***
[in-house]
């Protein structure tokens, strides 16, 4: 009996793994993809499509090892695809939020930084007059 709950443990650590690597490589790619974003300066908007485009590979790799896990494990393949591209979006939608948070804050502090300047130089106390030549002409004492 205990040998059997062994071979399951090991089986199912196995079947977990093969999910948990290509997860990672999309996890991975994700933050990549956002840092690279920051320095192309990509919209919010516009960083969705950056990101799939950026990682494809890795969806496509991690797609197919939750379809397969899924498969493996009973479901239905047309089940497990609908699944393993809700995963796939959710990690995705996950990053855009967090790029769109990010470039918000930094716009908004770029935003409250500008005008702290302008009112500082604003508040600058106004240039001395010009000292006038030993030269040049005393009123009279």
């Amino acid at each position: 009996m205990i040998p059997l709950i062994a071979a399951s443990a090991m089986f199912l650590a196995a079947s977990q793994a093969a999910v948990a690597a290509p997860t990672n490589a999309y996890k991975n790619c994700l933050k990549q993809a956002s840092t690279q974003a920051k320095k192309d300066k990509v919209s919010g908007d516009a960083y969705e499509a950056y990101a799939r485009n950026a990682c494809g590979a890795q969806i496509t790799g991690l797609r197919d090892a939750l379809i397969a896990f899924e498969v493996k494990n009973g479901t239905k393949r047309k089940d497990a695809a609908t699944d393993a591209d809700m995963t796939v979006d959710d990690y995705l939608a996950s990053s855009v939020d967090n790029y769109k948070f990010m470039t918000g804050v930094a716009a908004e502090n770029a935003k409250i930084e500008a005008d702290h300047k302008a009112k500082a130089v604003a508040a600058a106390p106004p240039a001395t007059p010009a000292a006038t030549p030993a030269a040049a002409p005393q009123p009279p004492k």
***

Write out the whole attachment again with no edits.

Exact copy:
[in-house]
């Protein structure tokens, strides 16, 4: 009996793994993809499509090892695809939020930084007059 709950443990650590690597490589790619974003300066908007485009590979790799896990494990393949591209979006939608948070804050502090300047130089106390030549002409004492 205990040998059997062994071979399951090991089986199912196995079947977990093969999910948990290509997860990672999309996890991975994700933050990549956002840092690279920051320095192309990509919209919010516009960083969705950056990101799939950026990682494809890795969806496509991690797609197919939750379809397969899924498969493996009973479901239905047309089940497990609908699944393993809700995963796939959710990690995705996950990053855009967090790029769109990010470039918000930094716009908004770029935003409250500008005008702290302008009112500082604003508040600058106004240039001395010009000292006038030993030269040049005393009123009279």
């Amino acid at each position: 009996m205990i040998p059997l709950i062994a071979a399951s443990a090991m089986f199912l650590a196995a079947s977990q793994a093969a999910v948990a690597a290509p997860t990672n490589a999309y996890k991975n790619c994700l933050k990549q993809a956002s840092t690279q974003a920051k320095k192309d300066k990509v919209s919010g908007d516009a960083y969705e499509a950056y990101a799939r485009n950026a990682c494809g590979a890795q969806i496509t790799g991690l797609r197919d090892a939750l379809i397969a896990f899924e498969v493996k494990n009973g479901t239905k393949r047309k089940d497990a695809a609908t699944d393993a591209d809700m995963t796939v979006d959710d990690y995705l939608a996950s990053s855009v939020d967090n790029y769109k948070f990010m470039t918000g804050v930094a716009a908004e502090n770029a935003k409250i930084e500008a005008d702290h300047k302008a009112k500082a130089v604003a508040a600058a106390p106004p240039a001395t007059p010009a000292a006038t030549p030993a030269a040049a002409p005393q009123p009279p004492k």